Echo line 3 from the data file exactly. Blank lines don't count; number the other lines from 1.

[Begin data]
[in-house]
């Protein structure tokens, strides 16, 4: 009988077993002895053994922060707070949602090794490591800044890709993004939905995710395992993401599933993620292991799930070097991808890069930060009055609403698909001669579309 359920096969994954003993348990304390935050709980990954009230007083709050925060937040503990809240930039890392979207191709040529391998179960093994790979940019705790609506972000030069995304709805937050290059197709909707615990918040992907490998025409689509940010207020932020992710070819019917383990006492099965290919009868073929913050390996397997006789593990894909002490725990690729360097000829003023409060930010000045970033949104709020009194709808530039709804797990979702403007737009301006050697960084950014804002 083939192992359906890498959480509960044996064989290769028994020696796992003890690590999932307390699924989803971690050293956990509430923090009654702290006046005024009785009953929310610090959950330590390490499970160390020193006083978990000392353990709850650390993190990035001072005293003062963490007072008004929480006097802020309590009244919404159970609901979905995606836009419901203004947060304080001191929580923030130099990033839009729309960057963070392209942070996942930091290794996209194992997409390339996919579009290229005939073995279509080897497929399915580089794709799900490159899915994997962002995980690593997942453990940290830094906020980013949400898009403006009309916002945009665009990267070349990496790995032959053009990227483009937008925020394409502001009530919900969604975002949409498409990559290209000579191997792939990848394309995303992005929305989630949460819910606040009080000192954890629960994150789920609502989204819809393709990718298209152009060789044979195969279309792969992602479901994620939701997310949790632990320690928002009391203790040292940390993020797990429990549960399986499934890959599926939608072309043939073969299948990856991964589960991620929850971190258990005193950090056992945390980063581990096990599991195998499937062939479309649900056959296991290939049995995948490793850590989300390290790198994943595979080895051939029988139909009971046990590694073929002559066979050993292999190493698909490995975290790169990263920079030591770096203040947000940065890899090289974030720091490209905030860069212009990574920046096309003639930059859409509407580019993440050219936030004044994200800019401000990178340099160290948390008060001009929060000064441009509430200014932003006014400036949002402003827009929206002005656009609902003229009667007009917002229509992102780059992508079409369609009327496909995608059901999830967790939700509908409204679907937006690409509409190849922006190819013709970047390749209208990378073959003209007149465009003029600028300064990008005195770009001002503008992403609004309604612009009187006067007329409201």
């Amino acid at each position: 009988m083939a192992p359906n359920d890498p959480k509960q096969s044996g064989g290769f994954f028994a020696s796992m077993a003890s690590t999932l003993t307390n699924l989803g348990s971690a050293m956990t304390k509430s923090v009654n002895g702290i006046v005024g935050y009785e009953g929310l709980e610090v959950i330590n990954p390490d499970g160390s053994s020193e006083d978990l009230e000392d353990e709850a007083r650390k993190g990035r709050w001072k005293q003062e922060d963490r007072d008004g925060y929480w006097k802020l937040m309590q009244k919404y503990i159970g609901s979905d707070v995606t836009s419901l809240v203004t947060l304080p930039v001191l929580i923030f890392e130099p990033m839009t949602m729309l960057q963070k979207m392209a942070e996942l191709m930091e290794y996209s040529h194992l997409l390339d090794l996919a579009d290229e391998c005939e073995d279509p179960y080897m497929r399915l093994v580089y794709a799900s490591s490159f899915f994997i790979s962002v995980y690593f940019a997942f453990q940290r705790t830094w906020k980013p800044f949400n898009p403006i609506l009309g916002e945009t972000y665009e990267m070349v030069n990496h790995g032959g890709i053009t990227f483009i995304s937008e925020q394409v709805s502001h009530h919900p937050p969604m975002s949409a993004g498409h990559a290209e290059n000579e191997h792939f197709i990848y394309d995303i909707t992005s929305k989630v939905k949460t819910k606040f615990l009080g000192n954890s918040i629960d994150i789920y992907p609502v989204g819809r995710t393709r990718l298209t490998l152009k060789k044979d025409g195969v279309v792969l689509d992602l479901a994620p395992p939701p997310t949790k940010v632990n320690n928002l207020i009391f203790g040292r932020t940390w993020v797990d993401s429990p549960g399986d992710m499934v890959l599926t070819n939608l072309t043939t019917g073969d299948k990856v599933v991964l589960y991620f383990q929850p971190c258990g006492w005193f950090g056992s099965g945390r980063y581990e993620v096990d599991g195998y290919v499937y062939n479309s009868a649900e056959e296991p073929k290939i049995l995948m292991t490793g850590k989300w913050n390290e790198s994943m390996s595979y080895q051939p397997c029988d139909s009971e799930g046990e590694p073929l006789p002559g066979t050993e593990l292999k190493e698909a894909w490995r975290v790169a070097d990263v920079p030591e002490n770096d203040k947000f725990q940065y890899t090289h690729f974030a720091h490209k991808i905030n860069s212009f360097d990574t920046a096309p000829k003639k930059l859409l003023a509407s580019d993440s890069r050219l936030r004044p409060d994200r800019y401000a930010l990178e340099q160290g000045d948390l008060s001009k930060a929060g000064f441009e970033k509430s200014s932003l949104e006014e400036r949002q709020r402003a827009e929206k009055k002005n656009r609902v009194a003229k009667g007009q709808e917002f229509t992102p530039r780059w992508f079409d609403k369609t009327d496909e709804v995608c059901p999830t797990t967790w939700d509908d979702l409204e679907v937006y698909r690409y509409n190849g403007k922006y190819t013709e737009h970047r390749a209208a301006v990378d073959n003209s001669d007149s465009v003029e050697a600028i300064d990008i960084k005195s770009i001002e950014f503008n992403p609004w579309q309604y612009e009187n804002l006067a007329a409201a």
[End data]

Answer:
């Amino acid at each position: 009988m083939a192992p359906n359920d890498p959480k509960q096969s044996g064989g290769f994954f028994a020696s796992m077993a003890s690590t999932l003993t307390n699924l989803g348990s971690a050293m956990t304390k509430s923090v009654n002895g702290i006046v005024g935050y009785e009953g929310l709980e610090v959950i330590n990954p390490d499970g160390s053994s020193e006083d978990l009230e000392d353990e709850a007083r650390k993190g990035r709050w001072k005293q003062e922060d963490r007072d008004g925060y929480w006097k802020l937040m309590q009244k919404y503990i159970g609901s979905d707070v995606t836009s419901l809240v203004t947060l304080p930039v001191l929580i923030f890392e130099p990033m839009t949602m729309l960057q963070k979207m392209a942070e996942l191709m930091e290794y996209s040529h194992l997409l390339d090794l996919a579009d290229e391998c005939e073995d279509p179960y080897m497929r399915l093994v580089y794709a799900s490591s490159f899915f994997i790979s962002v995980y690593f940019a997942f453990q940290r705790t830094w906020k980013p800044f949400n898009p403006i609506l009309g916002e945009t972000y665009e990267m070349v030069n990496h790995g032959g890709i053009t990227f483009i995304s937008e925020q394409v709805s502001h009530h919900p937050p969604m975002s949409a993004g498409h990559a290209e290059n000579e191997h792939f197709i990848y394309d995303i909707t992005s929305k989630v939905k949460t819910k606040f615990l009080g000192n954890s918040i629960d994150i789920y992907p609502v989204g819809r995710t393709r990718l298209t490998l152009k060789k044979d025409g195969v279309v792969l689509d992602l479901a994620p395992p939701p997310t949790k940010v632990n320690n928002l207020i009391f203790g040292r932020t940390w993020v797990d993401s429990p549960g399986d992710m499934v890959l599926t070819n939608l072309t043939t019917g073969d299948k990856v599933v991964l589960y991620f383990q929850p971190c258990g006492w005193f950090g056992s099965g945390r980063y581990e993620v096990d599991g195998y290919v499937y062939n479309s009868a649900e056959e296991p073929k290939i049995l995948m292991t490793g850590k989300w913050n390290e790198s994943m390996s595979y080895q051939p397997c029988d139909s009971e799930g046990e590694p073929l006789p002559g066979t050993e593990l292999k190493e698909a894909w490995r975290v790169a070097d990263v920079p030591e002490n770096d203040k947000f725990q940065y890899t090289h690729f974030a720091h490209k991808i905030n860069s212009f360097d990574t920046a096309p000829k003639k930059l859409l003023a509407s580019d993440s890069r050219l936030r004044p409060d994200r800019y401000a930010l990178e340099q160290g000045d948390l008060s001009k930060a929060g000064f441009e970033k509430s200014s932003l949104e006014e400036r949002q709020r402003a827009e929206k009055k002005n656009r609902v009194a003229k009667g007009q709808e917002f229509t992102p530039r780059w992508f079409d609403k369609t009327d496909e709804v995608c059901p999830t797990t967790w939700d509908d979702l409204e679907v937006y698909r690409y509409n190849g403007k922006y190819t013709e737009h970047r390749a209208a301006v990378d073959n003209s001669d007149s465009v003029e050697a600028i300064d990008i960084k005195s770009i001002e950014f503008n992403p609004w579309q309604y612009e009187n804002l006067a007329a409201a």